Since the start of the twenty-first century, the literature on same-sex couple relationships and families headed by single parents who identify as lesbian or gay has grown exponentially, and research published in the past 10 to 15 years tackles many new questions about sexual minority families. This review concentrates on four topics that have dominated the sociological arena: who counts as family and how/whether changing definitions of family incorporate households formed by lesbian, gay, bisexual, and transgender (LGBT) people; the biological, social, and legal obstacles that influence family formation for this population; the outcomes for youth raised with lesbian or gay parents; and family dynamics, relationship quality, and relationship dissolution in same-sex couple and transgender partner households. We conclude with future directions for the sociological study of LGBT sexuality and families.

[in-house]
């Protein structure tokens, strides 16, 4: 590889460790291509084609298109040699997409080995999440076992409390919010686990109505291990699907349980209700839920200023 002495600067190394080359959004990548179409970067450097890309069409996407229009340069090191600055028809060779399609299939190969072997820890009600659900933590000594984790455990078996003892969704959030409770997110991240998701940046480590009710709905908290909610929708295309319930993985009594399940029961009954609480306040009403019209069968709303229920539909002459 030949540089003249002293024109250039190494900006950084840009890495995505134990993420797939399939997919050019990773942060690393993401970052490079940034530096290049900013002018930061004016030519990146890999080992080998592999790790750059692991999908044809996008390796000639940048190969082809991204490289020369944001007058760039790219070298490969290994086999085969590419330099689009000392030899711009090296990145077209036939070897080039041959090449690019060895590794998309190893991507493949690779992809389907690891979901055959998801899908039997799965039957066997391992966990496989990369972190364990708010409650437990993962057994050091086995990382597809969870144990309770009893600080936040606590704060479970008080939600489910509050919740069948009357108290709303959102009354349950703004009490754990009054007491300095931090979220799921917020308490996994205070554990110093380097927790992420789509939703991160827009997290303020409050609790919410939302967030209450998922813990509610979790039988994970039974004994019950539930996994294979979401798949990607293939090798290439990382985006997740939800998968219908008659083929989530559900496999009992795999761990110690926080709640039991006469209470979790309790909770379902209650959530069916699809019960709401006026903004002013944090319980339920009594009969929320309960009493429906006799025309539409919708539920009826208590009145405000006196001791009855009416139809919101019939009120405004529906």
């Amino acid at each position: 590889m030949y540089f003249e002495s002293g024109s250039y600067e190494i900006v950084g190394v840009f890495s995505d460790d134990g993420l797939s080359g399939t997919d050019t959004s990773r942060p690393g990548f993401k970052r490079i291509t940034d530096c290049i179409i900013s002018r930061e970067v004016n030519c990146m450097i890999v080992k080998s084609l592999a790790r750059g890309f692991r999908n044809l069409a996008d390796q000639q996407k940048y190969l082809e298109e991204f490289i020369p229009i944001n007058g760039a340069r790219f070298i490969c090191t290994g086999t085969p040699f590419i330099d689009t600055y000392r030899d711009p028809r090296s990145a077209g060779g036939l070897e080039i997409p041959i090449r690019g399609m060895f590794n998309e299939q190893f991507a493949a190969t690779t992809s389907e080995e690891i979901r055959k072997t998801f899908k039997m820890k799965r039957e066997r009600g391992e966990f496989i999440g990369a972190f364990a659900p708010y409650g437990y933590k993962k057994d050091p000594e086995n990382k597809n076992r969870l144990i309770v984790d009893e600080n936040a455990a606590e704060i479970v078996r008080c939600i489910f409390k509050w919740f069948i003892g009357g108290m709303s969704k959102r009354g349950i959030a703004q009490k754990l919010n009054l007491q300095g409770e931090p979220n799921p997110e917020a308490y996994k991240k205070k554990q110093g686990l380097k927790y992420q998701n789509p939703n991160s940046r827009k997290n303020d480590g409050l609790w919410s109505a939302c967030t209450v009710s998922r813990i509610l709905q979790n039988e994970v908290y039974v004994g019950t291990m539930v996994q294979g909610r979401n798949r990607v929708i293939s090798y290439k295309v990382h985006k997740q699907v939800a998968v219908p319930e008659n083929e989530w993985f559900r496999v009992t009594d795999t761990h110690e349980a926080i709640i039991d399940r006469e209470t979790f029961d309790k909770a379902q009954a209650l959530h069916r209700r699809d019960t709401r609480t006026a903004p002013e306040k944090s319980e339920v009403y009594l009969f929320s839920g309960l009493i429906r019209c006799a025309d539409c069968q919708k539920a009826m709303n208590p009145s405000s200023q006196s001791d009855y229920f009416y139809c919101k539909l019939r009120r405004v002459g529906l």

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  • Article Type: Review Article
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